Notícias | - 5:40 pm
On June 16 of 1976, in the midst of the apartheid era in South Africa, about twenty thousand black students marched on the streets of Johannesburg’s suburbs towards the Orlando Stadium in Soweto to protest against racism, unfair educational treatment and especially against the fact that half of the subjects in black schools would be forcefully taught in Afrikaans, a language associated with the apartheid.
The June 16 Soweto Youth Uprising and the events that followed it left an aftermath of an estimated 600 young people dead and thousands injured due to the brutal counterattack by the apartheid regime. This student manifestation represents until today one of the greatest symbols of the fight against racism in the world. The painful aftermath of the Soweto Uprising marked the beginning of a new era in South African history.
Thirty-nine years later, on Youth Day in South Africa (June 16), more than forty thousand young people, in nine provinces simultaneously, remembered the period of apartheid from a different perspective during the Learn to Say “No” Event sponsored by the Youth Power Group (YPG). The struggle today is no longer against a racist political regime, but for carrying out the dreams of the new generation.
The event participants were entertained with popular hip hop beats and were inspired by different performances by members of the YPG, including a play about xenophobia (a leading problem affecting young South Africans) followed by the issues of drug addiction and suicide. Learning to say “no” to other prejudices was also the goal.
“Today I learned how to make the right decisions to change my life, learning to say ‘no’ to negativity, bullying, addictions, xenophobia and many other negative things,” said Talia (in photo).
A group of young people dressed in school uniforms danced to songs that marked the time, in honor of the protesters of 1976. Performers also staged parts of the movie Sarafina! The Sound of Freedom, a 1992 Warner Bros. film inspired by the Soweto Uprising, and they sang the famous song Our Father Who Are in Heaven. The presentations were a reminder that our tomorrow depends on what we decide today and on the opportunities we seek and fight for on a daily basis.
“The privileges you have today, the youths from 1976 did not have. You must use this strength and power to make the right decisions, because no one can choose for you,” said Bishop Colidiza Justice, responsible for The Universal Church in Soweto, during the opening of the event.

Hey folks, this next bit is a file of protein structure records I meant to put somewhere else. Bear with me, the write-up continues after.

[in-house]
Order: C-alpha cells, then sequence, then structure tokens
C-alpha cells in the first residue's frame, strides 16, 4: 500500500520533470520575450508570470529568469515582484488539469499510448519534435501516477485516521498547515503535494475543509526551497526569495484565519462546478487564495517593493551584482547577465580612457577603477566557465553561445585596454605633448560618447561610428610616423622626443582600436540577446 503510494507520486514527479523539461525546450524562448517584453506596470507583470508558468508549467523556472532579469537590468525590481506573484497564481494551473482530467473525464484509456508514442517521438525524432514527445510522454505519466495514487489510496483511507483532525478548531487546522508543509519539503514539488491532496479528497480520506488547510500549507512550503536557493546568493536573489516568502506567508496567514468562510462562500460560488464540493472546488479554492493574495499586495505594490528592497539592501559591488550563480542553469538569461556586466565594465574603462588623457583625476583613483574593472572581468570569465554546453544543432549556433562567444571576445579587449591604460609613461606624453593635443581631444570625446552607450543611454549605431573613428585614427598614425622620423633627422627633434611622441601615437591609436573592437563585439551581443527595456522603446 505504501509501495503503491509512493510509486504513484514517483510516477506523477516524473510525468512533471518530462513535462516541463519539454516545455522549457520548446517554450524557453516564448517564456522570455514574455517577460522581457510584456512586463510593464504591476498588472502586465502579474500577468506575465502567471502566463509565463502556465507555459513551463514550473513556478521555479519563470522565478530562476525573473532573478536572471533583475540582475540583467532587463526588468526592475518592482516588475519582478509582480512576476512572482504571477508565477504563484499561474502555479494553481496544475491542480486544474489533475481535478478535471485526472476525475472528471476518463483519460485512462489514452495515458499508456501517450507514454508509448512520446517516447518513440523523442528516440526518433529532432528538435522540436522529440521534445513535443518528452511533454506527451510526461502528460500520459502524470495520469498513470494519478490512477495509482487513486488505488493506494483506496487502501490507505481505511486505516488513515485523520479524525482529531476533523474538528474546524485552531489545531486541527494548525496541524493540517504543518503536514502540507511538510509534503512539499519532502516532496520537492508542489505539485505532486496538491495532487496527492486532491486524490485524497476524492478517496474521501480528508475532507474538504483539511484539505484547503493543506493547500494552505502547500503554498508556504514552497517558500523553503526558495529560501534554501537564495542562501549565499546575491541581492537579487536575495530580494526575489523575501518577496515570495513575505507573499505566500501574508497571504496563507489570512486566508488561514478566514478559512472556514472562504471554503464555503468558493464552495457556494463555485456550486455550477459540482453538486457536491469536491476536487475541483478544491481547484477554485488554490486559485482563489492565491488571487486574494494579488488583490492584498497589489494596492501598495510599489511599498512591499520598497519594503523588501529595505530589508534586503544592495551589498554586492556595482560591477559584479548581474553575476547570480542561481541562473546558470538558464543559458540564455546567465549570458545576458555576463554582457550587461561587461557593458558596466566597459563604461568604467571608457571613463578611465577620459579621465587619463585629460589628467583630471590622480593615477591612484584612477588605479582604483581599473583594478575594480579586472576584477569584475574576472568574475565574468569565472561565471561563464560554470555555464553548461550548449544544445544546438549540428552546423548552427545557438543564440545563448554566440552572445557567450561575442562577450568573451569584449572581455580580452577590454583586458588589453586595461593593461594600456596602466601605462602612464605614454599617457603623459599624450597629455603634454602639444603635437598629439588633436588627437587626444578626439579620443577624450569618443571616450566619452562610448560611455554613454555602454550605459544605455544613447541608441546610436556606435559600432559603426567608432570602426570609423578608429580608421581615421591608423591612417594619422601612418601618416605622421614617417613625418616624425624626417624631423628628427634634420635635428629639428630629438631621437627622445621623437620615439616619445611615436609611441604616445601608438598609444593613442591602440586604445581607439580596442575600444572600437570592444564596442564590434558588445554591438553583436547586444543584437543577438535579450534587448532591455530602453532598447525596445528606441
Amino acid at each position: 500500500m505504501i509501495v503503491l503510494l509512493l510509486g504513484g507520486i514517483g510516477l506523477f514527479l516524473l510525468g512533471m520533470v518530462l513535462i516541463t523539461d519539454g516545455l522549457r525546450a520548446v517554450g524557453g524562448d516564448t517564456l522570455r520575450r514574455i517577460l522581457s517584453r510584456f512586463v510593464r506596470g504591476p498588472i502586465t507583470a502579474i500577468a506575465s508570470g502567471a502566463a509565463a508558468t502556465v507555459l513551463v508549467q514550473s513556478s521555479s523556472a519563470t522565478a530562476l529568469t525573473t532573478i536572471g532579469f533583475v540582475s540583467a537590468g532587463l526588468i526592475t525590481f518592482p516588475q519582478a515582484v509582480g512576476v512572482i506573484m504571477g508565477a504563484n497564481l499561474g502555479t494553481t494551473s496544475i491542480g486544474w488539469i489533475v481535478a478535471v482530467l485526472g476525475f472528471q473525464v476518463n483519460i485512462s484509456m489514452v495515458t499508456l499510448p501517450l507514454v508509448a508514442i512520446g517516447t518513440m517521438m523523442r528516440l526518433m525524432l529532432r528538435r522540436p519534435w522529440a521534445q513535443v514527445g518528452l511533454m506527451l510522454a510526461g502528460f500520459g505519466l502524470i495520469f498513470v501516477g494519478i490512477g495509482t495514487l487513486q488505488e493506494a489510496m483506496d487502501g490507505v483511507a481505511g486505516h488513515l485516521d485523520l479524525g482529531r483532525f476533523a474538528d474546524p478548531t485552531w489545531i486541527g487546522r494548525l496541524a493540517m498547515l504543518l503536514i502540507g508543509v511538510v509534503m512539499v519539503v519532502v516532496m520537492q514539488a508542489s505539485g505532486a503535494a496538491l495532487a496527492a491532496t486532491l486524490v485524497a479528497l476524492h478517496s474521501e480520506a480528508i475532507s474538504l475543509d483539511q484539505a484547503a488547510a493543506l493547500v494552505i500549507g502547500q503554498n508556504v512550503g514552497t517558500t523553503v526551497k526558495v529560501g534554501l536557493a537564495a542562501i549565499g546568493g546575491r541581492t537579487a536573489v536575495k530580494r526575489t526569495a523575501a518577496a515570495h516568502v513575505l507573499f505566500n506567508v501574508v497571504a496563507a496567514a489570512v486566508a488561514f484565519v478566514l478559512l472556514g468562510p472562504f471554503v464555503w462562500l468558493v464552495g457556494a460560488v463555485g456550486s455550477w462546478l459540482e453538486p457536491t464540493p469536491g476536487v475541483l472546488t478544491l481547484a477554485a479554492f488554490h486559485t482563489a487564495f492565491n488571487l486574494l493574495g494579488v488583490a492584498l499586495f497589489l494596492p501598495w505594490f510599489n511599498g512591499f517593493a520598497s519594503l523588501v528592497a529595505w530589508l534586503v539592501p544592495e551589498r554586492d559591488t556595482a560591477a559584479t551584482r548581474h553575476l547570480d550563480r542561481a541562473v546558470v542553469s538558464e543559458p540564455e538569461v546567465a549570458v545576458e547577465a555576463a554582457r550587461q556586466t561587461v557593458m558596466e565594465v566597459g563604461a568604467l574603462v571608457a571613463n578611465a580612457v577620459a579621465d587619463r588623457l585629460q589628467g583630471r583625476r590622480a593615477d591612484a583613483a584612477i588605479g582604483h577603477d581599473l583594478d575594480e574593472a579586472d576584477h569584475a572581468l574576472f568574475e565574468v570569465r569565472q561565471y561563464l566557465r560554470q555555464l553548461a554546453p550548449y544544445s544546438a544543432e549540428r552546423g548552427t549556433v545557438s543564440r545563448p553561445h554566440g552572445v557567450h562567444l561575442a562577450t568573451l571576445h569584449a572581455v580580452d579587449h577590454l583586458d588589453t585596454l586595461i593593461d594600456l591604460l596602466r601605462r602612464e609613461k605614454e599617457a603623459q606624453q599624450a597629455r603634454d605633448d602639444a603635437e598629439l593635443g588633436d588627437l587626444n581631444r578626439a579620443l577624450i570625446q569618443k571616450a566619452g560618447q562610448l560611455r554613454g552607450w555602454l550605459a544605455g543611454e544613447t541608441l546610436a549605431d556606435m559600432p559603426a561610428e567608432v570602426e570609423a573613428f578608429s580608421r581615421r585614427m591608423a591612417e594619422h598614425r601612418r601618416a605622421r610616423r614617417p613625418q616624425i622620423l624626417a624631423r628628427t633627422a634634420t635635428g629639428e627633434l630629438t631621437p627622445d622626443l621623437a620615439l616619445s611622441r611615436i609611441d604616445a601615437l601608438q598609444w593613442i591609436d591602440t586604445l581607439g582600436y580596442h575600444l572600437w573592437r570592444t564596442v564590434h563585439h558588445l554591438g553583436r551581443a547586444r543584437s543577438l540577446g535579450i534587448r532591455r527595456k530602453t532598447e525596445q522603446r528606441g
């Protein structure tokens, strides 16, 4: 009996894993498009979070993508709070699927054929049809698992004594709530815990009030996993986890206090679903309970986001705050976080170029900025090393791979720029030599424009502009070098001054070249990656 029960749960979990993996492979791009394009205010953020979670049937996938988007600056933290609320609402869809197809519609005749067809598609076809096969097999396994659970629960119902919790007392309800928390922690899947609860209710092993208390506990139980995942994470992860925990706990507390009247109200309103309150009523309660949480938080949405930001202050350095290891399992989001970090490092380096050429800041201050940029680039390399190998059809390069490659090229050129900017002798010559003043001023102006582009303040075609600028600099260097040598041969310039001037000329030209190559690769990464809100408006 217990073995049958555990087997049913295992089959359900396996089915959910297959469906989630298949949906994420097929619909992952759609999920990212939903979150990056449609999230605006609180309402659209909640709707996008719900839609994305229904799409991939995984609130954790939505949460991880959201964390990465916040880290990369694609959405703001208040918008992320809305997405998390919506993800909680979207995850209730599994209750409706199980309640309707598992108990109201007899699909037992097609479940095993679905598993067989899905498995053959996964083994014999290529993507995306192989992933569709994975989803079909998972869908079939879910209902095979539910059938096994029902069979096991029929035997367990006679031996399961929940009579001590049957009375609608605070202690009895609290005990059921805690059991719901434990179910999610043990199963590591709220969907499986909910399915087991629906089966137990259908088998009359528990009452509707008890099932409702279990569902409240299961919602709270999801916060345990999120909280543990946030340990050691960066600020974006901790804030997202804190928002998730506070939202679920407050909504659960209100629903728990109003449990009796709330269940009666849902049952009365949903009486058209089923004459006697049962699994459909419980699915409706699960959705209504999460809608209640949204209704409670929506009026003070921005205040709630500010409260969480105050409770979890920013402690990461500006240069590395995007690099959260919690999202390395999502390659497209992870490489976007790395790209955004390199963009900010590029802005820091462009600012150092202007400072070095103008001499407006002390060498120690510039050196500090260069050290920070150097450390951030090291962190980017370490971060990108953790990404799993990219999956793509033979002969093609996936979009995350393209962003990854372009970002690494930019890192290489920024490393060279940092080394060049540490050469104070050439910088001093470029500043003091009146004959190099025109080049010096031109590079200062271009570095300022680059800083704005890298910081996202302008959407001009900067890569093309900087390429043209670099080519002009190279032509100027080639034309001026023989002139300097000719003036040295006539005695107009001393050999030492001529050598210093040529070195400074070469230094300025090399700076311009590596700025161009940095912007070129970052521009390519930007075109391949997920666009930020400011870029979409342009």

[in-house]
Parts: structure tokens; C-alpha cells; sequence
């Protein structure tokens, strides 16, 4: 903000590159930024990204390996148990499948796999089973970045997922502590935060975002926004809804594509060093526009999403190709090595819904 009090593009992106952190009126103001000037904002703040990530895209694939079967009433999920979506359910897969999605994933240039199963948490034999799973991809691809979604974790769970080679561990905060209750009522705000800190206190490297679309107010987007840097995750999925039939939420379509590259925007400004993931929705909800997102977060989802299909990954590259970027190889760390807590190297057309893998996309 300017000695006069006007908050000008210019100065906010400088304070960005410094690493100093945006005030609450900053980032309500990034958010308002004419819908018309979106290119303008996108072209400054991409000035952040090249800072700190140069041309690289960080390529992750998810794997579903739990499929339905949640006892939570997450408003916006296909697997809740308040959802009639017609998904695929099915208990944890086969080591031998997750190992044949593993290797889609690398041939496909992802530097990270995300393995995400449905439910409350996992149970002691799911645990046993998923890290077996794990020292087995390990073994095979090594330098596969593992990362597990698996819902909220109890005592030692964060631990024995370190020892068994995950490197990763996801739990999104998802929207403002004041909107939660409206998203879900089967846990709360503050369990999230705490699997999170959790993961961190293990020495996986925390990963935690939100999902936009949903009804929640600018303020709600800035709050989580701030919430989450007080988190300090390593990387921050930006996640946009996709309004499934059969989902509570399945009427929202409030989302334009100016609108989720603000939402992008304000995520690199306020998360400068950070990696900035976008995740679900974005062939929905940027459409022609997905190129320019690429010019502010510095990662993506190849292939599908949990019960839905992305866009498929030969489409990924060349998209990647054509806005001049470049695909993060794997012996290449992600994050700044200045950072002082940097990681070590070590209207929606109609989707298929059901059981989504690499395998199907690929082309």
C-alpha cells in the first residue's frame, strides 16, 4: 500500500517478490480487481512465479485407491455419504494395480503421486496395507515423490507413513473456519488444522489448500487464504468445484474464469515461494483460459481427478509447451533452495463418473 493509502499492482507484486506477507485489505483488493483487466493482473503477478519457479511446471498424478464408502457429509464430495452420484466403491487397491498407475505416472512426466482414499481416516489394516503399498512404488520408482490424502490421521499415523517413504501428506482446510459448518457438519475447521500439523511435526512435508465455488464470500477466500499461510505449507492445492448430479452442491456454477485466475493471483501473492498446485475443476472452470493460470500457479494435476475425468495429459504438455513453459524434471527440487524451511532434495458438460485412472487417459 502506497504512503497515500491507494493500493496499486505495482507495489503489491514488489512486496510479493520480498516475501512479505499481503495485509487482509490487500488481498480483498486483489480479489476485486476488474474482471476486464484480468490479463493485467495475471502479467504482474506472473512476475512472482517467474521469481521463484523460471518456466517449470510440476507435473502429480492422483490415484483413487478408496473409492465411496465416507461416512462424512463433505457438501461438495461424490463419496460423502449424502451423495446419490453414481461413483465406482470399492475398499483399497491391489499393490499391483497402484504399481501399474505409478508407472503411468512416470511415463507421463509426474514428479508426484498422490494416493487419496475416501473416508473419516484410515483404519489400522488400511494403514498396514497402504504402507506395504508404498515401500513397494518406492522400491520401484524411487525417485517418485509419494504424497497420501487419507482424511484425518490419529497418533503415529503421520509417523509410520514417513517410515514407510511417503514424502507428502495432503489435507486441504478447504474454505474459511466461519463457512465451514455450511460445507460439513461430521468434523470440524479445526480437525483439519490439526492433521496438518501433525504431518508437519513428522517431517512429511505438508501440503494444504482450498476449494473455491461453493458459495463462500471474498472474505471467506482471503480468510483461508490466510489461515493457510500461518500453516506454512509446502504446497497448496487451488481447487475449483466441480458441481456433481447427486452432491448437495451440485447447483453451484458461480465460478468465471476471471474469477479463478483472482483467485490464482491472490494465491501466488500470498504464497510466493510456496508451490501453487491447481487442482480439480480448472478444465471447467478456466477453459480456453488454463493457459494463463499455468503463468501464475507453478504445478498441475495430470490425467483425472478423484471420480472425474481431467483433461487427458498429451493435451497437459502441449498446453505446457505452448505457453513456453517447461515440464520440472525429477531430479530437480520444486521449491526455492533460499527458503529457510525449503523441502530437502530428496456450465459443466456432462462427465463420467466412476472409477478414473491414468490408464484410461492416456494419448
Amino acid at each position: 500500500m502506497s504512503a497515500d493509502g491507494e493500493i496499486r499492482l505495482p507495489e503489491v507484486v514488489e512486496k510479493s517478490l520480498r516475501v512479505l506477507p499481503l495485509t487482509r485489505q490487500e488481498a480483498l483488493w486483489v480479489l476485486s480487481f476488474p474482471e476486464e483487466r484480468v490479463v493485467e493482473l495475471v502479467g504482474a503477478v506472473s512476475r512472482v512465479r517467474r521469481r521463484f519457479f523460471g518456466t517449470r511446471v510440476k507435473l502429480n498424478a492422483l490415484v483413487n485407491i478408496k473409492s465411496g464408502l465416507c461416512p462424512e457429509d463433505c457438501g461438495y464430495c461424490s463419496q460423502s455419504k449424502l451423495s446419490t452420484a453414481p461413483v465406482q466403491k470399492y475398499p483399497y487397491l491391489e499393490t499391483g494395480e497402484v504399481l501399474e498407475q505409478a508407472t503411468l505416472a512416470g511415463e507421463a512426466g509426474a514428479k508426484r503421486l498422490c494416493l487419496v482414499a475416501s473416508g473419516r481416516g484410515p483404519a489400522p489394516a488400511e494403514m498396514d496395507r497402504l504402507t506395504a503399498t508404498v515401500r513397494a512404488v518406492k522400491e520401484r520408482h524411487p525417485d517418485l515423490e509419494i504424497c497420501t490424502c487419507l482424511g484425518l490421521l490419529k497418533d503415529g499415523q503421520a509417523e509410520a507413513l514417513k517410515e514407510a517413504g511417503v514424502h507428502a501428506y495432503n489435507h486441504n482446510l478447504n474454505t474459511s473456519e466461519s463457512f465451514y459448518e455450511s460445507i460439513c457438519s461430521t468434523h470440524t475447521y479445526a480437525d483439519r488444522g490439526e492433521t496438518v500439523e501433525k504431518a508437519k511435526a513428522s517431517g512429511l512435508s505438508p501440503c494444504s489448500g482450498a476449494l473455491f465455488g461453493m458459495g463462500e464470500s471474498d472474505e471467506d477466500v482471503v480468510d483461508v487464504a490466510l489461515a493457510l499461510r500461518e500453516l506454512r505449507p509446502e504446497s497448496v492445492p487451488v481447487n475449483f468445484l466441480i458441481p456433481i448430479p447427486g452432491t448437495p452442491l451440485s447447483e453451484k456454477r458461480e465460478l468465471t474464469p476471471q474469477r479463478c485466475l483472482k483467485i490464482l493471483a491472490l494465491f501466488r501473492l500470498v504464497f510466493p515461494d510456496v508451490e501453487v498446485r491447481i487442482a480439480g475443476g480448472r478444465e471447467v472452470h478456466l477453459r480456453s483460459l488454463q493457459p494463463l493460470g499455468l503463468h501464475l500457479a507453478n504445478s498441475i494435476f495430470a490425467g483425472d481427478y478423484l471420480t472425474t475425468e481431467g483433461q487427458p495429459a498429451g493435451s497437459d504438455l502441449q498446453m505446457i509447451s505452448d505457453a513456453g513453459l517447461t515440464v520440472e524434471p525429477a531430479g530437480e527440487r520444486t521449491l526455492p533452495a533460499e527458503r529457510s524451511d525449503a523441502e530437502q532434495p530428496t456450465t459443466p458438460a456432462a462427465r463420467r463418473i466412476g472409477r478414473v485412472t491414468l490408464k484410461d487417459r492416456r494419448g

The YPG coordinator in the country, Pastor John Santos, said that those who do not want to have a defeated life must aim high. “You can become whatever you want, but for that you need to change your mind.”
The event also counted with the presence of Siviwe Mpengesi, president of the Chippa United football team, which alongside with the YPG has been discovering talents. Mpengensi motivated the youths to not give up on their dreams. His own life story is marked by achievements after perseverance in the faith he learned at The Universal Church.
At the end of the day, the youths prayed for their dreams and made a personal commitment to have determination and perseverance to change their lives.
“Learn to Say ‘No’ was beyond my expectations. I leave knowing that I have the strength to say ‘no’ to any kind of negative influence from my friends and people in my community,” said the young Nompumelelo.
“The youths of 1976 did their part, leaving for us today, 39 years later, an example to be followed; they wrote a new history. Do the same,” concluded Bishop Justice.
The YPG carries out several projects in many countries with the goal of promoting social inclusion and positive interactions among young people. It also engages in weekly activities that have in mind the well-being and success of each group participant.